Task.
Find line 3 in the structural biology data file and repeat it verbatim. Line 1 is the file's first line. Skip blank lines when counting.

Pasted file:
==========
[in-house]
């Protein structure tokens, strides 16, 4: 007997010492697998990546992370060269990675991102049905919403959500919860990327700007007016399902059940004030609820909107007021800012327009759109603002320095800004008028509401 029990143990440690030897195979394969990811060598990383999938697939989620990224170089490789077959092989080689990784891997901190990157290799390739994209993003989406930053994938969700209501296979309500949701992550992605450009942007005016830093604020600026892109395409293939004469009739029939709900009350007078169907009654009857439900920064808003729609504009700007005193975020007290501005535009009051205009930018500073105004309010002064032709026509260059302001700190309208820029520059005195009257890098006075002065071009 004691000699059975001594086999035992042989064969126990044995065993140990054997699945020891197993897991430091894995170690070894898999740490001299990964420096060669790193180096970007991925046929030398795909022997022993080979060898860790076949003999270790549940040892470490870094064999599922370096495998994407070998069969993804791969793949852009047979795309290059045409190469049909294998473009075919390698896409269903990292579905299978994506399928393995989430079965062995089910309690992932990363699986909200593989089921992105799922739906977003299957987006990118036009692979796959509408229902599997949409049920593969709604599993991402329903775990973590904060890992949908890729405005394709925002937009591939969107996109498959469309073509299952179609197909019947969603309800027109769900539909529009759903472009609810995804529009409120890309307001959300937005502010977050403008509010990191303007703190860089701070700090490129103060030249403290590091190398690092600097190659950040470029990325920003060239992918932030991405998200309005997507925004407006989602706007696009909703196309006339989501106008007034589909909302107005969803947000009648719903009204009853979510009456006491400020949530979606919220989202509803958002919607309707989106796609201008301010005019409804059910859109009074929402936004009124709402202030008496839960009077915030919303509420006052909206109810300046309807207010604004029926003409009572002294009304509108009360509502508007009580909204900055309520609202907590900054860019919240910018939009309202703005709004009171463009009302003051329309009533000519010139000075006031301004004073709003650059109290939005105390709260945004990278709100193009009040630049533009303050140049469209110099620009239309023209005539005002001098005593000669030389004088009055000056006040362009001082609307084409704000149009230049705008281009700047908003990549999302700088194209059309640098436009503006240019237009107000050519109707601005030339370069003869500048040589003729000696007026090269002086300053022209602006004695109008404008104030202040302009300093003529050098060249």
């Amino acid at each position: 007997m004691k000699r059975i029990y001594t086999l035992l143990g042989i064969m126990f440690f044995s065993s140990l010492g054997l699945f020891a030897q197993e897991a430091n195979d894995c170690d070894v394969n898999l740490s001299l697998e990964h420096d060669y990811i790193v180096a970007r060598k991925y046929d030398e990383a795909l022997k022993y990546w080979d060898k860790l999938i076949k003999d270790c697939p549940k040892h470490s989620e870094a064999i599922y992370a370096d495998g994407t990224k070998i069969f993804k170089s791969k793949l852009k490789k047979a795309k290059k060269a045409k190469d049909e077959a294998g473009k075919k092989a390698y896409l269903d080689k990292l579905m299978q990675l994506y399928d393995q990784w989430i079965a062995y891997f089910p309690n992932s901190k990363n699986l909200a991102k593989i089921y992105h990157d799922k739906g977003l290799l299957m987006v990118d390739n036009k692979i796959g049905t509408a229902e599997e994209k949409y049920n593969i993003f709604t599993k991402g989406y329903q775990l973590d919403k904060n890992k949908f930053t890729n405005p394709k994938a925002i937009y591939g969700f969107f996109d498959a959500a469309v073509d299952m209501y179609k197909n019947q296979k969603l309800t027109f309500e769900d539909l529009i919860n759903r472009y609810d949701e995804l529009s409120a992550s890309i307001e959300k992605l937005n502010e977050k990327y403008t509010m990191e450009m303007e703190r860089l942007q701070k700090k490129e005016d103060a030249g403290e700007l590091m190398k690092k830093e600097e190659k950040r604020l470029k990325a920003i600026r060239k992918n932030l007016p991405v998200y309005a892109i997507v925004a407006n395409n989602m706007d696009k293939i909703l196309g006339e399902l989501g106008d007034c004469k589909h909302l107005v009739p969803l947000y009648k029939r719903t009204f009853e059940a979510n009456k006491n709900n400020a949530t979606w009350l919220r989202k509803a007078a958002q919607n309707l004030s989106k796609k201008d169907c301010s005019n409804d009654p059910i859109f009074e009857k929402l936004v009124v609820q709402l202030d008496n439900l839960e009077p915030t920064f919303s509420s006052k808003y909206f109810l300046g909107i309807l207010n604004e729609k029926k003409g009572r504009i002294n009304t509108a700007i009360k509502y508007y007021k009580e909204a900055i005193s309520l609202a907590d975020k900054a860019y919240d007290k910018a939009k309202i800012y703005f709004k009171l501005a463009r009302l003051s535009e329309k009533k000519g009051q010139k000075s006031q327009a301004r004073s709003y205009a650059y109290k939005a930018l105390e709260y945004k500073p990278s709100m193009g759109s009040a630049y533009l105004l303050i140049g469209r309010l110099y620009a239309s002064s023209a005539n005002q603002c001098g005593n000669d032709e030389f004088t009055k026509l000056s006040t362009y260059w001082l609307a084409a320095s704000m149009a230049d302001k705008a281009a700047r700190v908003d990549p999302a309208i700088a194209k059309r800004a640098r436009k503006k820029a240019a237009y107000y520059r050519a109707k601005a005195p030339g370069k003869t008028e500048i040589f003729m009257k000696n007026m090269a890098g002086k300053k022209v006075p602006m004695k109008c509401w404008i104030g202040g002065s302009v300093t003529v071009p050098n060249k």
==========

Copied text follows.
């Amino acid at each position: 007997m004691k000699r059975i029990y001594t086999l035992l143990g042989i064969m126990f440690f044995s065993s140990l010492g054997l699945f020891a030897q197993e897991a430091n195979d894995c170690d070894v394969n898999l740490s001299l697998e990964h420096d060669y990811i790193v180096a970007r060598k991925y046929d030398e990383a795909l022997k022993y990546w080979d060898k860790l999938i076949k003999d270790c697939p549940k040892h470490s989620e870094a064999i599922y992370a370096d495998g994407t990224k070998i069969f993804k170089s791969k793949l852009k490789k047979a795309k290059k060269a045409k190469d049909e077959a294998g473009k075919k092989a390698y896409l269903d080689k990292l579905m299978q990675l994506y399928d393995q990784w989430i079965a062995y891997f089910p309690n992932s901190k990363n699986l909200a991102k593989i089921y992105h990157d799922k739906g977003l290799l299957m987006v990118d390739n036009k692979i796959g049905t509408a229902e599997e994209k949409y049920n593969i993003f709604t599993k991402g989406y329903q775990l973590d919403k904060n890992k949908f930053t890729n405005p394709k994938a925002i937009y591939g969700f969107f996109d498959a959500a469309v073509d299952m209501y179609k197909n019947q296979k969603l309800t027109f309500e769900d539909l529009i919860n759903r472009y609810d949701e995804l529009s409120a992550s890309i307001e959300k992605l937005n502010e977050k990327y403008t509010m990191e450009m303007e703190r860089l942007q701070k700090k490129e005016d103060a030249g403290e700007l590091m190398k690092k830093e600097e190659k950040r604020l470029k990325a920003i600026r060239k992918n932030l007016p991405v998200y309005a892109i997507v925004a407006n395409n989602m706007d696009k293939i909703l196309g006339e399902l989501g106008d007034c004469k589909h909302l107005v009739p969803l947000y009648k029939r719903t009204f009853e059940a979510n009456k006491n709900n400020a949530t979606w009350l919220r989202k509803a007078a958002q919607n309707l004030s989106k796609k201008d169907c301010s005019n409804d009654p059910i859109f009074e009857k929402l936004v009124v609820q709402l202030d008496n439900l839960e009077p915030t920064f919303s509420s006052k808003y909206f109810l300046g909107i309807l207010n604004e729609k029926k003409g009572r504009i002294n009304t509108a700007i009360k509502y508007y007021k009580e909204a900055i005193s309520l609202a907590d975020k900054a860019y919240d007290k910018a939009k309202i800012y703005f709004k009171l501005a463009r009302l003051s535009e329309k009533k000519g009051q010139k000075s006031q327009a301004r004073s709003y205009a650059y109290k939005a930018l105390e709260y945004k500073p990278s709100m193009g759109s009040a630049y533009l105004l303050i140049g469209r309010l110099y620009a239309s002064s023209a005539n005002q603002c001098g005593n000669d032709e030389f004088t009055k026509l000056s006040t362009y260059w001082l609307a084409a320095s704000m149009a230049d302001k705008a281009a700047r700190v908003d990549p999302a309208i700088a194209k059309r800004a640098r436009k503006k820029a240019a237009y107000y520059r050519a109707k601005a005195p030339g370069k003869t008028e500048i040589f003729m009257k000696n007026m090269a890098g002086k300053k022209v006075p602006m004695k109008c509401w404008i104030g202040g002065s302009v300093t003529v071009p050098n060249k």